Stephen Castle: High cost of being out of the EU, but locked in

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There could be few quicker ways of reducing Britain's global status, creating economic uncertainty and reducing its real sovereignty than quitting the EU.

There could be few quicker ways of reducing Britain's global status, creating economic uncertainty and reducing its real sovereignty than quitting the EU.

So vast and important is the EU's single market of 450 million people that those who live in its shadow have to meet its many requirements to gain access to its lucrative benefits. Not only do they implement much European legislation line for line, they generally pay into the EU's coffers too.

For nations such as Switzerland, Norway or Iceland, agreements with the EU have been developed over the years. But Britain would be going cold turkey, something that would involve renegotiating virtually every aspect of its economic relationship, not just with the other 24 members of the EU, but with other trading blocs too.

One of the EU's four big powers, the UK is a player in Brussels which usually gets its way and which has shaped initiatives such as European defence co-operation. Outside the EU, it would remain a nuclear power with a global reach as a permanent member of the United Nations Security Council, but Britain would be excluding itself from one of its main spheres of interest, making it a less important ally for the US.

Taking itself out of co-operation on justice and home affairs would be risky too, as the UK enjoys a special hybrid status. It opts into much co-operation but keeps control of its own borders.

But it is the economic sphere where withdrawal would really hurt. With an estimated 3.5 million jobs dependent on trade with Europe, the EU's single market is fundamental for British business.

Quitting the EU would mean negotiating trade agreements with the EU governing goods and services and also the sale of meat, dairy products, fruit and vegetables. No one would want to cause a crisis which would destabilise trade, but by virtue of its size the larger trading bloc would hold the upper hand.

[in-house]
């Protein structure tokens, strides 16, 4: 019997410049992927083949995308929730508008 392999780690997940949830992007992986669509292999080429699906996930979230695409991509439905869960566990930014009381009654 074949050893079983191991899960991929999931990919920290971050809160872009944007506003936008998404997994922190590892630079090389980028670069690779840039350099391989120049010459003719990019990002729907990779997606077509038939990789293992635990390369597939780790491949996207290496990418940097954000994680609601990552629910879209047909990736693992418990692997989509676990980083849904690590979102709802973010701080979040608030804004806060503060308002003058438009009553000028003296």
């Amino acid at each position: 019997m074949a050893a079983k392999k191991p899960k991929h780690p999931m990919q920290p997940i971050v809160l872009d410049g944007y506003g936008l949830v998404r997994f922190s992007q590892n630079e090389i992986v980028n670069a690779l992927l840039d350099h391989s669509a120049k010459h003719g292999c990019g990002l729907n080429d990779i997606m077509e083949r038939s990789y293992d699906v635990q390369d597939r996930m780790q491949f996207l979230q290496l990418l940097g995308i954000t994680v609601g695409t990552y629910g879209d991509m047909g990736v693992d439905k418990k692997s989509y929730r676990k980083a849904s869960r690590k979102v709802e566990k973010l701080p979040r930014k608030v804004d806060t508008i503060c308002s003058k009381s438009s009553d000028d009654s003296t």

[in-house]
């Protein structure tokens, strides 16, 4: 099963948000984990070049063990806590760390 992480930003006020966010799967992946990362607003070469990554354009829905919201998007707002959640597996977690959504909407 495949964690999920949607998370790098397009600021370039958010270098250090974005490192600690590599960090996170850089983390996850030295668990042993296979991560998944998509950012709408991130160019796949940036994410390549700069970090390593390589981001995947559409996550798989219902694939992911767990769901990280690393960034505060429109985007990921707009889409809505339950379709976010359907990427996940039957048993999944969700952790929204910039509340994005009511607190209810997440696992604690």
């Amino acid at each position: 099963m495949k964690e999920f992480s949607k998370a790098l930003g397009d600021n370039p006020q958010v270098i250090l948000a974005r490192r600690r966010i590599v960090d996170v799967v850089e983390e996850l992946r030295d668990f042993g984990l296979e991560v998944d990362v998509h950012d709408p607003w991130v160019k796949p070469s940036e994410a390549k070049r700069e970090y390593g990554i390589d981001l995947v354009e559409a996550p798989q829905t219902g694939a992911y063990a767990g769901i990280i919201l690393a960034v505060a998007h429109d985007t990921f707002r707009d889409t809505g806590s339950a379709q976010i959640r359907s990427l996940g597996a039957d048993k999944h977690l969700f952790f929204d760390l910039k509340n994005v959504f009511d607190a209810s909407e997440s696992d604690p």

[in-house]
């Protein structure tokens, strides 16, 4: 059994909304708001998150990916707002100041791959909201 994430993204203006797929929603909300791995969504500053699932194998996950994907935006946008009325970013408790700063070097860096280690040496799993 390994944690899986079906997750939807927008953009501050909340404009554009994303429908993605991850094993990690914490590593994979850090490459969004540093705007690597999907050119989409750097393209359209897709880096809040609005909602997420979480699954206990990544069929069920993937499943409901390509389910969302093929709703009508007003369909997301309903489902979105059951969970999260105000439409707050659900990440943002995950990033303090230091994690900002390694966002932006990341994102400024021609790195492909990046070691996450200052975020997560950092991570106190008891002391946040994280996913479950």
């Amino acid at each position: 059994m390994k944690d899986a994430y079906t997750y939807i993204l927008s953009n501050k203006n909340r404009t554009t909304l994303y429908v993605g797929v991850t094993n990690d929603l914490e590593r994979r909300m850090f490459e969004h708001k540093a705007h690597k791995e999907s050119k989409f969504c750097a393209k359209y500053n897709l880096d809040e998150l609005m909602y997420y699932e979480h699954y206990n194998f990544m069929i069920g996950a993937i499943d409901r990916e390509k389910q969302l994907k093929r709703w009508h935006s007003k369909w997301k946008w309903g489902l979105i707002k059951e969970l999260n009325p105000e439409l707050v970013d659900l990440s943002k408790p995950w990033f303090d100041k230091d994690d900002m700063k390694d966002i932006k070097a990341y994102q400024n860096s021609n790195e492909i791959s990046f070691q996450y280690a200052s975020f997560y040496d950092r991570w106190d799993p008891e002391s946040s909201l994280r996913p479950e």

One diplomat said: "Would other countries really accept a nation of 60 million on their doorstep taking part in all the bits of the single market they like, ignoring the rest, and undercutting them in areas like employment and social standards?"

A look at the countries outside the EU illustrates the disadvantages. Norway, Iceland and Liechtenstein are members of the European Economic Area (EEA) free trade area, which is bound by most of the obligations of EU membership but provides none of its influence. Together the three nations will contribute €1bn (£665,000) over five years to the EU's cohesion funds to help Europe's poorer countries to develop, plus payments to foreign policy spending. They were unable to refuse.

Worse, from a Eurosceptic point of view, the Norwegians are also obliged to implement EU laws on social policy, consumer protection, company law and the environment. These are some of the pieces of European legislation most fiercely opposed by the sceptics, the stuff of myths about bent bananas and standardised condom sizes.

Meanwhile, were Britain to try to join this bloc, it would face another massive problem. The UK's trade deals with non-European players such as the US, China or the Mercosur group in South America are handled by the EU and would need to be renegotiated. With large economic blocs increasingly dictating the terms of global trade, in going in the opposite direction the UK would be weakening its hand.

Some Eurosceptics point to the Swiss model as a possible template for an arm's-length British relationship with the EU. Switzerland stayed aloof from the EEA, preferring instead membership of the European Free Trade Association, which, in theory, places fewer obligations upon it. Yet, in return for granting access to Europe's single market in goods (but not services) - the co-operation the Swiss need to trade with their neighbours - the EU frequently deploys its negotiating muscle, forcing Swiss acceptance of many Europe-wide standards.

Like the Norwegians, the Swiss do not get access to EU markets for nothing, paying some €130m a year to help poorer EU countries to develop. And each time the EU develops a new piece of legislation, it will make new demands on the Swiss to comply.

One prime example of the EU's power over the Swiss is the EU directive on savings tax - a piece of legislation designed to stop investors avoiding tax on interest held in foreign accounts.

This measure (anathema to the big financial institutions in London, Luxembourg and Zurich) was the subject of years of negotiations within the EU and was, at one point, blocked by Britain. Using the country's clout, the Chancellor of the Exchequer modified the plan to take account of British objections, and the EU's finance ministers have now agreed the measure.

Last month the Swiss, who had no role in the negotiations, agreed to implement it, even though it will surely hit the profits of several Swiss banks.

The reason? A demand from the EU. So much for national sovereignty.

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